Why Organize a Future Arts School Lab?


Why Organize a Future Arts School Lab?

Future Arts School Labs help arts universities anticipate futures: prepare for incoming futures, plan actions to shape futures, consider novelty for the present (Miller, 2018), and take steps to build preferred futures for higher arts education. They are designed for imagining alternative futures, strategic planning, and curriculum development. Futures thinking has the utmost relevance to higher arts education because it helps explicate and understand forces shaping the future development of higher education systems, individual arts universities, arts ecosystems, careers in the arts, communities, and, more generally, society. In increasingly rapid change, growing complexity, and uncertainty, arts universities and their educational programmes benefit from futures thinking. It helps them scan possible future horizons, identify future opportunities, threats, and preferred alternatives, find ways to adapt to change and disrupt instead of being disrupted, and use imagination and arts-based approaches to enrich futures thinking.

We firmly believe that futures thinking and futures workshops such as Future Art School Labs are an integral part of any futures-conscious arts university’s development. To increase the Labs’ impact, we find it more beneficial to integrate them into already existing institutional development processes rather than introducing them independently. The Labs can serve many purposes ranging from needs analysis to educational planning and curriculum development, from rethinking learning spaces to reconsidering the university’s raison d’être and role in society, and from risk assessment to strategy development. The Labs are sites for critical co-reflection. They provide forums to challenge deeply rooted beliefs, attitudes, and assumptions underpinning our views and mindsets, not only about research, teaching, and learning. Also, perspectives on diversity, equality, accessibility, inclusion, sustainability, collaboration, partnerships, and quality in higher arts education can be addressed. More importantly, these Labs are sites of co-creation. For example, they may nurture the emergence of third spaces (Bhabha, 1994), understood here as the cross-pollination of bodies of information and imaginations of respective participants leading optimally to novel and previously unnoticed insights that signify something which bears relevance for the futures of arts universities.

Arts universities in the increasingly ambiguous world

Arts universities belong to higher education systems that are culturally embedded, have particular histories, and change over time (Côté & Picard 2016). These systems’ purposes and roles have varied over history (Kuhnen, 1978; Watson et al., 2011). For example, they ought to provide instruction and bolstering emancipation, serving both individual growth and social progression (Kromydas, 2017; Mokyr, 2002), respond to public needs, inform preferred social change (Shapiro, 2005), and contribute to transformations in higher education (Barnett 2017). In the Anglo-American university system, the very idea of the university (Rothblatt 1997) and universities’ broader role in society (Geiger, 1993) has shifted radically since the mid-twentieth century in tandem with three interconnected changes: massification, vocationalisation, and marketisation of higher education as governments have embraced a neoliberal doctrine (Côté & Picard, 2016). Similar transformations have been taking place in Europe (Fumasoli, 2016; Schulze-Cleven, 2016) regarding questions about autonomy, policy and governance, funding, organizational characteristics, and institutional pluralism in higher education (Bleiklie et. al., 2013).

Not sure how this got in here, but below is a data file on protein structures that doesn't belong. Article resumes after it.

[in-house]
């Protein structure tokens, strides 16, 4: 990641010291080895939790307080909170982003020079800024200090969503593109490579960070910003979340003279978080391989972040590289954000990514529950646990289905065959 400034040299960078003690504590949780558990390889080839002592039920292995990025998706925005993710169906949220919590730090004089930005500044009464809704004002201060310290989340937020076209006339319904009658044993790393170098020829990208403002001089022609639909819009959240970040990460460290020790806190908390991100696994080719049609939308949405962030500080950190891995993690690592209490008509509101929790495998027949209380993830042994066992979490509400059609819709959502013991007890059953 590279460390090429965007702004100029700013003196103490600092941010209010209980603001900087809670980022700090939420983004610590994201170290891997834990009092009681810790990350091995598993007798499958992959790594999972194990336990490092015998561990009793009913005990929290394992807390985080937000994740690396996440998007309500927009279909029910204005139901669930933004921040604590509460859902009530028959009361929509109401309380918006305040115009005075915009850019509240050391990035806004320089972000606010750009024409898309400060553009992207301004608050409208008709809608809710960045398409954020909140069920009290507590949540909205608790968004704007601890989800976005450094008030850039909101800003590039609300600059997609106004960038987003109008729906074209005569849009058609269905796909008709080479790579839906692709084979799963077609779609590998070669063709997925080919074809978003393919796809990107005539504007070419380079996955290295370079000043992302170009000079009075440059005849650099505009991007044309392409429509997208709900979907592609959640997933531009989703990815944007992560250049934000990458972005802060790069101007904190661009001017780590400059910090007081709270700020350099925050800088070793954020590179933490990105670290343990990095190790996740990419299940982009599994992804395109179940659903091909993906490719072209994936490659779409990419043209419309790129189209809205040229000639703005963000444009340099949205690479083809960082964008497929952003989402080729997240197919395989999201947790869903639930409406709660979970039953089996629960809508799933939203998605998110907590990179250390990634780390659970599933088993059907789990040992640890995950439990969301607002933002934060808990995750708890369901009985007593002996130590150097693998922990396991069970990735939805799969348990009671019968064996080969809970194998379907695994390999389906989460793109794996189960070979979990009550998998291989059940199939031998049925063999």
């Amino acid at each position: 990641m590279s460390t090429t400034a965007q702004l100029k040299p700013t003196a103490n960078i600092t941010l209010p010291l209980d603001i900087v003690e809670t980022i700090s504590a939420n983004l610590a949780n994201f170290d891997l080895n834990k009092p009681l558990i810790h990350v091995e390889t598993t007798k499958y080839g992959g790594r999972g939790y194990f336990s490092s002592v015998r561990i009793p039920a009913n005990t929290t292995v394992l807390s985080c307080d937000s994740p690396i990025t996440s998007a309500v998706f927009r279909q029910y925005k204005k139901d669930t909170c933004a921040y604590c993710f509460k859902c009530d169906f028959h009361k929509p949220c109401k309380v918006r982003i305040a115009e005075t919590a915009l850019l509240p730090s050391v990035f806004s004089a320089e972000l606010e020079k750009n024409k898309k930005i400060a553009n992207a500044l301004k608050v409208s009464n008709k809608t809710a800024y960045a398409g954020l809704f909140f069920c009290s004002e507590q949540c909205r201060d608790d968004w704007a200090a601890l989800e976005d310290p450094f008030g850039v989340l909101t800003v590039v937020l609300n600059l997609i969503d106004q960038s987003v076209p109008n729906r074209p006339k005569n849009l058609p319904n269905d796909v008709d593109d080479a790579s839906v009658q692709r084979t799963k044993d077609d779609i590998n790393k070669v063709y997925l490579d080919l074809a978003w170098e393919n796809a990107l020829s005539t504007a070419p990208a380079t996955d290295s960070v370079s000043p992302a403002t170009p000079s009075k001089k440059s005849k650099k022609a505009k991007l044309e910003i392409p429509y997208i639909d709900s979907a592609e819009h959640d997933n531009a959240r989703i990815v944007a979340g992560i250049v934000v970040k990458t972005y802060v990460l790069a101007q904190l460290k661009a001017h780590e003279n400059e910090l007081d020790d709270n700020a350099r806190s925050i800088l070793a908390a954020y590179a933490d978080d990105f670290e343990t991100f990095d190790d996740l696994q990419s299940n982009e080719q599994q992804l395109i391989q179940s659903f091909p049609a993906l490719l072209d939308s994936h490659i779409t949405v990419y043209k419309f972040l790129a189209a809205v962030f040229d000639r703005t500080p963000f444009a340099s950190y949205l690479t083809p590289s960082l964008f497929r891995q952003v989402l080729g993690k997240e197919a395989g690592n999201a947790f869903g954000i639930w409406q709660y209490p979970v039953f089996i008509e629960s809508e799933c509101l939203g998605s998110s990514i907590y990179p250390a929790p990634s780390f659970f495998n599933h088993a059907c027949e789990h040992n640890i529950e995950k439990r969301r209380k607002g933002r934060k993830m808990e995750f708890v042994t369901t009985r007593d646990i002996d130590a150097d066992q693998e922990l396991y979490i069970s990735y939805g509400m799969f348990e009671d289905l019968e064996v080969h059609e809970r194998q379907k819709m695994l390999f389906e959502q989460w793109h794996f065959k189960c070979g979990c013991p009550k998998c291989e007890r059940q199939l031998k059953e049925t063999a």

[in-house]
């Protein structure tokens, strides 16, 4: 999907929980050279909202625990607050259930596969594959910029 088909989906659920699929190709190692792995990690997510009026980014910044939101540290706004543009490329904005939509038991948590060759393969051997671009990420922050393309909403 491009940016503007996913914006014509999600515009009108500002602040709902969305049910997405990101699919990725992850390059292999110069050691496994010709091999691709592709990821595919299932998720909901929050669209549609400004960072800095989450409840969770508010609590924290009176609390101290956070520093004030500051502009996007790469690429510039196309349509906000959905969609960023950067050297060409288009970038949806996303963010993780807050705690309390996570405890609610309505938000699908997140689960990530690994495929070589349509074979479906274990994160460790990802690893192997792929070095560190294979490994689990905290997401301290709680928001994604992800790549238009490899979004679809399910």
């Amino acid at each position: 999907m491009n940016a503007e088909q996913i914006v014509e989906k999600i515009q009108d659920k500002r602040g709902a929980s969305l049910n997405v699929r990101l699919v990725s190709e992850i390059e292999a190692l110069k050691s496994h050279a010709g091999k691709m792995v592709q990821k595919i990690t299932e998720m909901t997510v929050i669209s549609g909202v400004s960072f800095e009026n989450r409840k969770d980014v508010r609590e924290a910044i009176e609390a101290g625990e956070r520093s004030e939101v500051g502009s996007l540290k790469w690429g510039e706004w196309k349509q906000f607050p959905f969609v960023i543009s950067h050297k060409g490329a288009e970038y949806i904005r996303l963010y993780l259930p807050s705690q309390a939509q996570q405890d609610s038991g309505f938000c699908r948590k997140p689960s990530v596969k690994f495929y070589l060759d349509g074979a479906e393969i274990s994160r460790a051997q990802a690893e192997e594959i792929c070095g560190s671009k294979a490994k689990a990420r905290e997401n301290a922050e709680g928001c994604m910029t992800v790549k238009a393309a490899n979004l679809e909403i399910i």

Despite differences, two fundamental tasks of universities have remained since medieval times: creating and sharing knowledge (Engwall, 2020). Today, these tasks are encapsulated in the university’s three missions: research, teaching, and the ‘third mission.’ The latter has gained increasing attention in the new millennium. That has happened in tandem with the growing need for universities to contribute to regional needs through the technological transfer and business collaboration as well as social and civic engagement concerning, for example, culture, social development, sustainability, policy work, and participation in regional governance (Salomaa et al. 2021).

Arts universities, too, vary and evolve. Some prefer to remain closed inside “the intra-mural world of the studio” (Jonker, 2010, 8). Others engage with society, working “extramurally” (ibid.). Their histories include long and proud traditions, academic safe havens, avant-garde aspirations, and continuous renewals (Jung, 2010). At present, arts universities – as higher education more generally – exist and evolve in an increasingly turbulent VUCA world: a world that is volatile, uncertain, complex, and ambiguous (Bennett & Lemoine, 2014). That includes the growing ideology of neoliberalism in higher education that seriously threatens arts universities (Troiani & Dutson, 2021; Darling, 2021). Under such conditions and without relevant foresight to build on, our educational programs and even entire institutions may fall at risk. Therefore, arts universities need futures consciousness and concrete actions to grasp how different drivers of change can potentially impact the arts, the cultural and creative ecosystems, and the operational environments of higher arts education.

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[1] Futures definition


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